"When this was all happening, the state was going through the COVID-19 pandemic," Strubinger said. "It was just a very busy time in the news, and so I think this particular story became part of the noise of everything else that was going on at the time."

Tell me more


Super Simplified Stories

  • Big concert announcement coming Monday. The Denny Sanford Premier Center is announcing its 10th anniversary concert during an 11 a.m. Monday press conference. It's not Garth Brooks or Taylor Swift, and that's about all we know.
  • Zoo targeted by social media scam. If you see a deal on zoo tickets that seems too good to be true – it is. Scammers are placing social media ads for the Great Plains Zoo advertising four tickets for $6.95. Don't fall for it– they'll just steal your personal and financial information. If you are looking for a good deal that isn't a scam, you can get a combined ticket to both the zoo and butterfly house for $21.50. Make sure you're buying it here.
  • Call for artists. The city issued two calls for artists this past week. One is for artists who want to paint city storm drains – more details here. And the other is a call for ArtAbility, which showcases artists with disabilities – more on that here.


What commercial brokers are watching in Sioux Falls this year

Simplified: Sioux Falls is, overall, pretty resilient in the face of some national challenges in the commercial real estate world, according to local brokers at Bender Commercial who presented their 27th Annual Market Outlook on Thursday.

empty black rolling chairs at cubicles
Photo by kate.sade / Unsplash

Why it matters

  • Understanding national trends can help predict and inform what'll happen in Sioux Falls when it comes to office space, retailers, industrial properties and apartment buildings.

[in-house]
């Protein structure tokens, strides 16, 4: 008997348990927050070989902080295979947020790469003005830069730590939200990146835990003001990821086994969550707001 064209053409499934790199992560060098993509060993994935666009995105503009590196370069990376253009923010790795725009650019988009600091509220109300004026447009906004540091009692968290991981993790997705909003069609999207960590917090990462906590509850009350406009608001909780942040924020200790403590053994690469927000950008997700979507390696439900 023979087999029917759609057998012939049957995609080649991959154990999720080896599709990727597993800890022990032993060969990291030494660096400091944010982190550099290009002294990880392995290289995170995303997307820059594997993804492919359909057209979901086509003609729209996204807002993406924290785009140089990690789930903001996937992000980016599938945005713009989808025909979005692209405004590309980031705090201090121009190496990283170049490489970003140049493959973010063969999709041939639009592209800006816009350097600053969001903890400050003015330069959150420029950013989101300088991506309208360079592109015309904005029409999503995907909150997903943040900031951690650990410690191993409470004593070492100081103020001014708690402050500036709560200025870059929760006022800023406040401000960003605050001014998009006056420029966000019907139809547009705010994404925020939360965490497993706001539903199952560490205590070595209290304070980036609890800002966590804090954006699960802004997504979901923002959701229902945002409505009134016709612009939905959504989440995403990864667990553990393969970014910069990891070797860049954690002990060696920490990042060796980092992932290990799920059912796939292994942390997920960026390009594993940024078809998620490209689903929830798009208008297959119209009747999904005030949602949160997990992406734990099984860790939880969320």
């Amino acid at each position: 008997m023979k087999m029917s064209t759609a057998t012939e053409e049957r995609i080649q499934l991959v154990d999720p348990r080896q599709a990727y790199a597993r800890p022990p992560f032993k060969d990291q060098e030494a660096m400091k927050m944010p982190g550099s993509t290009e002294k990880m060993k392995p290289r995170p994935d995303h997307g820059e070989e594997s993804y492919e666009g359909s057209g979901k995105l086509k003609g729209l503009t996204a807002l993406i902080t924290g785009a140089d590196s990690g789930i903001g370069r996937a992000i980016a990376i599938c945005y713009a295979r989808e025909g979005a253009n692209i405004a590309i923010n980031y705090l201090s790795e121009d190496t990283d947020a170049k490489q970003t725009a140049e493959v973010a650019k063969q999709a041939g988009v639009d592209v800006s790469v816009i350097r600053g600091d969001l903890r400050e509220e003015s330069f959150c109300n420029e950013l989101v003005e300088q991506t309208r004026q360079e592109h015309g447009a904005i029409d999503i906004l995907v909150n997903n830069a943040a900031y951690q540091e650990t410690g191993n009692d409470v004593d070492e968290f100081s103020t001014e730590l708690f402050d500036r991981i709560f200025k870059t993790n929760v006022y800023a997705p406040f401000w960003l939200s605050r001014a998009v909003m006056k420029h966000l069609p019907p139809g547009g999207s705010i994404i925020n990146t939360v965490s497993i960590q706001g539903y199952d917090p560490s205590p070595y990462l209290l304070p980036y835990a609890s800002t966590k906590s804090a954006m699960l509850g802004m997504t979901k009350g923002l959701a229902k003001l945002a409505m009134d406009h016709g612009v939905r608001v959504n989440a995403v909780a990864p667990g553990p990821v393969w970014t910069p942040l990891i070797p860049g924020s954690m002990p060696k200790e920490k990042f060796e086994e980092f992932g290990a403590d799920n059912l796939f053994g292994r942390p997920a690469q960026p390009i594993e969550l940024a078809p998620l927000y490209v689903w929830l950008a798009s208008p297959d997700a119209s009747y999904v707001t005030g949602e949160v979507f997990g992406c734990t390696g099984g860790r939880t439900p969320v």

• Overall, the folks at Bender remain optimistic about the commercial real estate market in Sioux Falls despite concerns about inflation and high interest rates. President Reggie Kuipers noted there are a number of things that could affect the market that are well outside local control – from geopolitical challenges to the upcoming presidential election.
  • And while the investment and industrial side of things won't impact most Sioux Fallsians, one interesting trend to watch will be "shrinkflation" in retail – in which retailers are looking for smaller physical spaces to be more targeted in a world where many choose to shop online instead of in-person, said broker Rob Kurtenbach.
"I think we're going to see a lot more neighborhood retail centers," Kurtenbach said, contrasting that with the large retail center model like the mall, Dawley Farms or Lake Lorraine.

Tell me more about 2024 predictions


What I'm falling for this weekend:


More Simplified Stories

Stuff to do: Feb. 21-27
It’s a lot of food-based activities.
How city entertainment venues are breaking records and looking ahead
Both the Washington Pavilion and the Denny Sanford Premier Center saw record years in 2023, according to updates shared with the Sioux Falls City Council this week.
City Council shares early draft of childcare priorities
Members of the Sioux Falls City Council’s regulatory oversight committee on Tuesday shared a draft list of six priorities related to how the city can help address the ongoing childcare crisis.